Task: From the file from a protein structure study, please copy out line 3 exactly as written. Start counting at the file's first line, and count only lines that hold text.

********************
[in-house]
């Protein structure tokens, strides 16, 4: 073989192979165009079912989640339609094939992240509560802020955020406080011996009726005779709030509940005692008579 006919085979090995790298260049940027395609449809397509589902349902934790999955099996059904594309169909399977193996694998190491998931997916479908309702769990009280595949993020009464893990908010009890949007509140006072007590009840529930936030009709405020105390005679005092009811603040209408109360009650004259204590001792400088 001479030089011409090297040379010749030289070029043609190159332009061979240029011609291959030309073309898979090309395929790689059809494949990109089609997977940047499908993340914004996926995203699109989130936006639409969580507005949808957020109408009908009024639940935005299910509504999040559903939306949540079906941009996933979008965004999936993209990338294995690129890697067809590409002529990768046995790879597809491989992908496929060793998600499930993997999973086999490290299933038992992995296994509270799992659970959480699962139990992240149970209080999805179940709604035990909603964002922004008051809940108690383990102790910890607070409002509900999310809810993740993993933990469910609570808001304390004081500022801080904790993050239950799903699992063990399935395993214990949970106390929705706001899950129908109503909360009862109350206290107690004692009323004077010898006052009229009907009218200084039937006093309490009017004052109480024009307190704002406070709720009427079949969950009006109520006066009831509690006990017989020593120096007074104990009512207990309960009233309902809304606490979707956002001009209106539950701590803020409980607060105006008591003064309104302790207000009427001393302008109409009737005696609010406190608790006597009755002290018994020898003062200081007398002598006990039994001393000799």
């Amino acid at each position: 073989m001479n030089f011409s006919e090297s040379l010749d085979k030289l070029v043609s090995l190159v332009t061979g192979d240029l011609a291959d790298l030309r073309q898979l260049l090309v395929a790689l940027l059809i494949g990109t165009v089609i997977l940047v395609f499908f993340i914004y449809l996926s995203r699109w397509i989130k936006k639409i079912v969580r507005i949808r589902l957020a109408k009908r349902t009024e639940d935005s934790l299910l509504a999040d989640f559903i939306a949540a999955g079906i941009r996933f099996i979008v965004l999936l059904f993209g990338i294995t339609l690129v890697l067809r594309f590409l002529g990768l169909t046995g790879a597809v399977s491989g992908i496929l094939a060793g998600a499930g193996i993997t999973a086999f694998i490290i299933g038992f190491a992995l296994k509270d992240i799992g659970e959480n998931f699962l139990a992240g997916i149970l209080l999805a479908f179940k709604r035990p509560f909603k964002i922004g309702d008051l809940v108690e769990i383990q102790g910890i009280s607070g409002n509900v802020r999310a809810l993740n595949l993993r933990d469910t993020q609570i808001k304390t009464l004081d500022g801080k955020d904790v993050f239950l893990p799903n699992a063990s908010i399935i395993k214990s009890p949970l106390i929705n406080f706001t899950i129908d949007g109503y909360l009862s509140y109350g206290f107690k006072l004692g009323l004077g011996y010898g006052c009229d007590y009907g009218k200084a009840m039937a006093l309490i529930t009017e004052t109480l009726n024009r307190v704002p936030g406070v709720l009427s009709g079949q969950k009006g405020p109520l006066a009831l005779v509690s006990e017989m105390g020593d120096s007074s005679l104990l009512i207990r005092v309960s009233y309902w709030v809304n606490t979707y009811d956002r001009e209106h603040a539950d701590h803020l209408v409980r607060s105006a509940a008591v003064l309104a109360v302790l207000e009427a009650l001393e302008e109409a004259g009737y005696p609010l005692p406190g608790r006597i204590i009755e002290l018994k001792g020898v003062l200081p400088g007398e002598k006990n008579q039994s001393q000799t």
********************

């Amino acid at each position: 073989m001479n030089f011409s006919e090297s040379l010749d085979k030289l070029v043609s090995l190159v332009t061979g192979d240029l011609a291959d790298l030309r073309q898979l260049l090309v395929a790689l940027l059809i494949g990109t165009v089609i997977l940047v395609f499908f993340i914004y449809l996926s995203r699109w397509i989130k936006k639409i079912v969580r507005i949808r589902l957020a109408k009908r349902t009024e639940d935005s934790l299910l509504a999040d989640f559903i939306a949540a999955g079906i941009r996933f099996i979008v965004l999936l059904f993209g990338i294995t339609l690129v890697l067809r594309f590409l002529g990768l169909t046995g790879a597809v399977s491989g992908i496929l094939a060793g998600a499930g193996i993997t999973a086999f694998i490290i299933g038992f190491a992995l296994k509270d992240i799992g659970e959480n998931f699962l139990a992240g997916i149970l209080l999805a479908f179940k709604r035990p509560f909603k964002i922004g309702d008051l809940v108690e769990i383990q102790g910890i009280s607070g409002n509900v802020r999310a809810l993740n595949l993993r933990d469910t993020q609570i808001k304390t009464l004081d500022g801080k955020d904790v993050f239950l893990p799903n699992a063990s908010i399935i395993k214990s009890p949970l106390i929705n406080f706001t899950i129908d949007g109503y909360l009862s509140y109350g206290f107690k006072l004692g009323l004077g011996y010898g006052c009229d007590y009907g009218k200084a009840m039937a006093l309490i529930t009017e004052t109480l009726n024009r307190v704002p936030g406070v709720l009427s009709g079949q969950k009006g405020p109520l006066a009831l005779v509690s006990e017989m105390g020593d120096s007074s005679l104990l009512i207990r005092v309960s009233y309902w709030v809304n606490t979707y009811d956002r001009e209106h603040a539950d701590h803020l209408v409980r607060s105006a509940a008591v003064l309104a109360v302790l207000e009427a009650l001393e302008e109409a004259g009737y005696p609010l005692p406190g608790r006597i204590i009755e002290l018994k001792g020898v003062l200081p400088g007398e002598k006990n008579q039994s001393q000799t």